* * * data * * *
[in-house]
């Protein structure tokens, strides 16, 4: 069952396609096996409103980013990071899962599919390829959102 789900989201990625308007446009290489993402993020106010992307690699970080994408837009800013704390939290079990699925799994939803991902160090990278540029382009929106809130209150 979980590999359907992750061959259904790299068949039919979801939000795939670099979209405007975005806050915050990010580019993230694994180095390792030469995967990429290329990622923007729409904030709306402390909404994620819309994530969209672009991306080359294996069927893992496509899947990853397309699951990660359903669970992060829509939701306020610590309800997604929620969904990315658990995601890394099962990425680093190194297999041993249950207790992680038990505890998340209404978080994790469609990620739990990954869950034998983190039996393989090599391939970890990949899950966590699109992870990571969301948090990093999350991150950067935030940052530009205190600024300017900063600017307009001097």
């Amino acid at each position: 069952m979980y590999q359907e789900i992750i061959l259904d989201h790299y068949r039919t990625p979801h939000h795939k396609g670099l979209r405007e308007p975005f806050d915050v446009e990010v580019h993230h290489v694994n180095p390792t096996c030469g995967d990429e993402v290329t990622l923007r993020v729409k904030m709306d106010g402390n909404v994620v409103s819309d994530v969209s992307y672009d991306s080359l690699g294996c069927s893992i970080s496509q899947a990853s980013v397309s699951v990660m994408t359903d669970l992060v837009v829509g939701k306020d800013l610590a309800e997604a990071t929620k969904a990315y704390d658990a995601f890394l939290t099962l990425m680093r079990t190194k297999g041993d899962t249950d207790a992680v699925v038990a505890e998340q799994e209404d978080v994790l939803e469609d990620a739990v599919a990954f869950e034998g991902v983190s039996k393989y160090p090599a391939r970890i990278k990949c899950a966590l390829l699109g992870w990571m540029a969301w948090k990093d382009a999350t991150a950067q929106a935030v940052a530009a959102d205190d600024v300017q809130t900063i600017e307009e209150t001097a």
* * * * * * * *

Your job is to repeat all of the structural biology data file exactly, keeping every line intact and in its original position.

[in-house]
């Protein structure tokens, strides 16, 4: 069952396609096996409103980013990071899962599919390829959102 789900989201990625308007446009290489993402993020106010992307690699970080994408837009800013704390939290079990699925799994939803991902160090990278540029382009929106809130209150 979980590999359907992750061959259904790299068949039919979801939000795939670099979209405007975005806050915050990010580019993230694994180095390792030469995967990429290329990622923007729409904030709306402390909404994620819309994530969209672009991306080359294996069927893992496509899947990853397309699951990660359903669970992060829509939701306020610590309800997604929620969904990315658990995601890394099962990425680093190194297999041993249950207790992680038990505890998340209404978080994790469609990620739990990954869950034998983190039996393989090599391939970890990949899950966590699109992870990571969301948090990093999350991150950067935030940052530009205190600024300017900063600017307009001097």
């Amino acid at each position: 069952m979980y590999q359907e789900i992750i061959l259904d989201h790299y068949r039919t990625p979801h939000h795939k396609g670099l979209r405007e308007p975005f806050d915050v446009e990010v580019h993230h290489v694994n180095p390792t096996c030469g995967d990429e993402v290329t990622l923007r993020v729409k904030m709306d106010g402390n909404v994620v409103s819309d994530v969209s992307y672009d991306s080359l690699g294996c069927s893992i970080s496509q899947a990853s980013v397309s699951v990660m994408t359903d669970l992060v837009v829509g939701k306020d800013l610590a309800e997604a990071t929620k969904a990315y704390d658990a995601f890394l939290t099962l990425m680093r079990t190194k297999g041993d899962t249950d207790a992680v699925v038990a505890e998340q799994e209404d978080v994790l939803e469609d990620a739990v599919a990954f869950e034998g991902v983190s039996k393989y160090p090599a391939r970890i990278k990949c899950a966590l390829l699109g992870w990571m540029a969301w948090k990093d382009a999350t991150a950067q929106a935030v940052a530009a959102d205190d600024v300017q809130t900063i600017e307009e209150t001097a």